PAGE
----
Around 300 organizations sent a letter Monday asking U.S. President Barack Obama to grant Temporary Protected Status, or TPS, to undocumented immigrants fleeing violence in Central America's Northern Triangle - El Salvador, Guatemala and Honduras.

"TPS is grounded in clear statutory authority that was established by Congress 25 years ago to respond to humanitarian crises like we are seeing in the Northern Triangle," Royce Murray, policy director at Heartland Alliance's National Immigrant Justice Center, said.

"Knowing the violence that is occurring in these countries, and how their governments have failed to keep their own citizens safe, it would be unconscionable to deport anyone there at this time. It is exactly the type of situation TPS is intended to address," he said.

TPS originated as a way to assist people from countries battered by natural disaster or internal armed conflict.

The organizations' petition came just a few weeks after the Department of Homeland Security launched a new roundup operation to detain and deport Central American immigrants that arrived in the country last year in the latest wave of immigration from the Northern Triangle.

"There is no factual or legal barrier that prevents the Obama administration from expanding TPS to El Salvador, Guatemala, and Honduras," Jose Magana-Salgado, immigration policy attorney at the Immigrant Legal Resource Center, said.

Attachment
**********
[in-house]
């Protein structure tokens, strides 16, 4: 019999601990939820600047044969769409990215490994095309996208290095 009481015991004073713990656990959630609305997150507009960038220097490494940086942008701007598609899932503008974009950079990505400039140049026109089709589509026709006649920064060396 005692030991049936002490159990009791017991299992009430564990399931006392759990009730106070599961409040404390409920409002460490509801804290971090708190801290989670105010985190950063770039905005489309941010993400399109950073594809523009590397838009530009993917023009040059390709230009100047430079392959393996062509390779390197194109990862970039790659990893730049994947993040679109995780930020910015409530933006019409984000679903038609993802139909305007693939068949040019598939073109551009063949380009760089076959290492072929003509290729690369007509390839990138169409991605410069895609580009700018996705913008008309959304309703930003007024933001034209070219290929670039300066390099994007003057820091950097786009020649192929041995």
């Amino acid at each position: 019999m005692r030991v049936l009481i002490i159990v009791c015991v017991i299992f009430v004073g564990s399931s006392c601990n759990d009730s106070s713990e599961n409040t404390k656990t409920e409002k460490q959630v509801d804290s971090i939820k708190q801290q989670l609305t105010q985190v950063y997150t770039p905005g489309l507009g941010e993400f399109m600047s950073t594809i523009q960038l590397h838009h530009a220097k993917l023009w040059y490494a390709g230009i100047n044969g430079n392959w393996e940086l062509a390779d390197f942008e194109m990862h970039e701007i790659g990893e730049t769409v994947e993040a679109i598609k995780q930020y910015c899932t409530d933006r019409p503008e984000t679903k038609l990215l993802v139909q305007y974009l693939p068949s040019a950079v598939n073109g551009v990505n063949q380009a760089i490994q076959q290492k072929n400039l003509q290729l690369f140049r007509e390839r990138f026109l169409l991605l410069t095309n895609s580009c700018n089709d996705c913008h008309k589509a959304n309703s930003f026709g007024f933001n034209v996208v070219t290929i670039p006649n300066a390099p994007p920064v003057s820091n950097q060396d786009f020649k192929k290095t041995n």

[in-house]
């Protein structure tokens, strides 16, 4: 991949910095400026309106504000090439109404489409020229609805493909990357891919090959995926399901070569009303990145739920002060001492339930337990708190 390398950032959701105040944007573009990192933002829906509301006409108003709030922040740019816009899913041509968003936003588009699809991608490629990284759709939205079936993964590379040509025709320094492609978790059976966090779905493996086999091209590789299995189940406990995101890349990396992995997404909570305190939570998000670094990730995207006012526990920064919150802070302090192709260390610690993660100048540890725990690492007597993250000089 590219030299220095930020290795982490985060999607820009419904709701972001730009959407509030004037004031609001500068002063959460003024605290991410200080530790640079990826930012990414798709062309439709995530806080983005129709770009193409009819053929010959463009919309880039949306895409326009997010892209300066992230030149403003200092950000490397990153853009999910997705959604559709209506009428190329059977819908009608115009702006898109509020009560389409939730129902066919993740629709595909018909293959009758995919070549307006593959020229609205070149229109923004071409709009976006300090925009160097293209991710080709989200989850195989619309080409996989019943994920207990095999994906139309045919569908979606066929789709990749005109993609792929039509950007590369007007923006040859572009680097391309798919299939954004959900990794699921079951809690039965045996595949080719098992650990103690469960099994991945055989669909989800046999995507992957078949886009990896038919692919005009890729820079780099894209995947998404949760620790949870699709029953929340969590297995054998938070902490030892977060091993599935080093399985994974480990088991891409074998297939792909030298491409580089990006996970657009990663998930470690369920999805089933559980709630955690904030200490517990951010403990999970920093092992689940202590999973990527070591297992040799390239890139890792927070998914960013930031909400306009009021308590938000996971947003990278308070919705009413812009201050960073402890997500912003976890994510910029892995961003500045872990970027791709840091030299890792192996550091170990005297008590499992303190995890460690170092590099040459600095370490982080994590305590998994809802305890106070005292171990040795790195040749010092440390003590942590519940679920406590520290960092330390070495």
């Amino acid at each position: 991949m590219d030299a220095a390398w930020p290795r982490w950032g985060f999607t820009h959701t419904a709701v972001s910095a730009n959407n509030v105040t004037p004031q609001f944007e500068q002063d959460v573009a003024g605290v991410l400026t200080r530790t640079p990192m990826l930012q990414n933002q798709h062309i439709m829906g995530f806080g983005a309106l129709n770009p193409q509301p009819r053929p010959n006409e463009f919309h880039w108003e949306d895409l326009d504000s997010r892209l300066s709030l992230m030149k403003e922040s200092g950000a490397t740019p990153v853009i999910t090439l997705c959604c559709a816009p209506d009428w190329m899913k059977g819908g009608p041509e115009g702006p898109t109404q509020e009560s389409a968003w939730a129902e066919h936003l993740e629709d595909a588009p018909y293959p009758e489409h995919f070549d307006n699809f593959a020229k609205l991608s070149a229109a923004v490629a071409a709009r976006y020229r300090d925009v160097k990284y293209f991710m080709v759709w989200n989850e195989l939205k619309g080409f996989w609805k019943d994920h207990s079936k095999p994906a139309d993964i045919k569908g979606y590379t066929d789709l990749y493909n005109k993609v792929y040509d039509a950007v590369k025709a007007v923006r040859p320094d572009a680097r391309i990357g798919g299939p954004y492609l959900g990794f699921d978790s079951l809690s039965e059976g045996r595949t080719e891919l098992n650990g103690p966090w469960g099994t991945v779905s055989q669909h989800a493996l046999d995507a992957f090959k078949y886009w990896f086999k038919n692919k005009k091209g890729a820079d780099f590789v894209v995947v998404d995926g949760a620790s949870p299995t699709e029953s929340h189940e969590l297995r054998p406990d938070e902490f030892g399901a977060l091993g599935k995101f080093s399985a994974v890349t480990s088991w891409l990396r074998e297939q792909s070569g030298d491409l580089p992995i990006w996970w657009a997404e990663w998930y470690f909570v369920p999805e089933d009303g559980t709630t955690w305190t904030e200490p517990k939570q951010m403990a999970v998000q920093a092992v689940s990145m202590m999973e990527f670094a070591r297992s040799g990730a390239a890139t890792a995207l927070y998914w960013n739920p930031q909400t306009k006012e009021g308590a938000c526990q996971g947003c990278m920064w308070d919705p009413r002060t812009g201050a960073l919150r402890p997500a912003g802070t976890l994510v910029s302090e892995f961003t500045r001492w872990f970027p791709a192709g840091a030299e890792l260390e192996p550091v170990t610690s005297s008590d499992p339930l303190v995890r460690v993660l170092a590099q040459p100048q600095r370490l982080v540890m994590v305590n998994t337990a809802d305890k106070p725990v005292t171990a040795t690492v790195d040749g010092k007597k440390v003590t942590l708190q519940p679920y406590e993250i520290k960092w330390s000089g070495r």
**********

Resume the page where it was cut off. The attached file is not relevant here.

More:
"Congress provided the executive branch substantial latitude in designating countries for TPS and it is incumbent on this administration to exercise that authority. To do otherwise would be to continue to deport Central Americans to their deaths," the expert said.

The organizations say that over 17,000 people were murdered in 2015 in the Northern Triangle, a geographical region the size of Oregon and the home of just under 30 million people.

Over the past six years, the three countries have been among the four countries in the world with the highest murder rates of women and girls, while El Salvador and Guatemala have had the highest rates of children murdered.

A recent report by the Immigrant Legal Resource Center estimates that more than 750,000 Central Americans could benefit from an increase in TPS, which has benefited Honduras and El Salvador for years, ever since the natural disasters they suffered in the late 1990s and early 2000s. EFE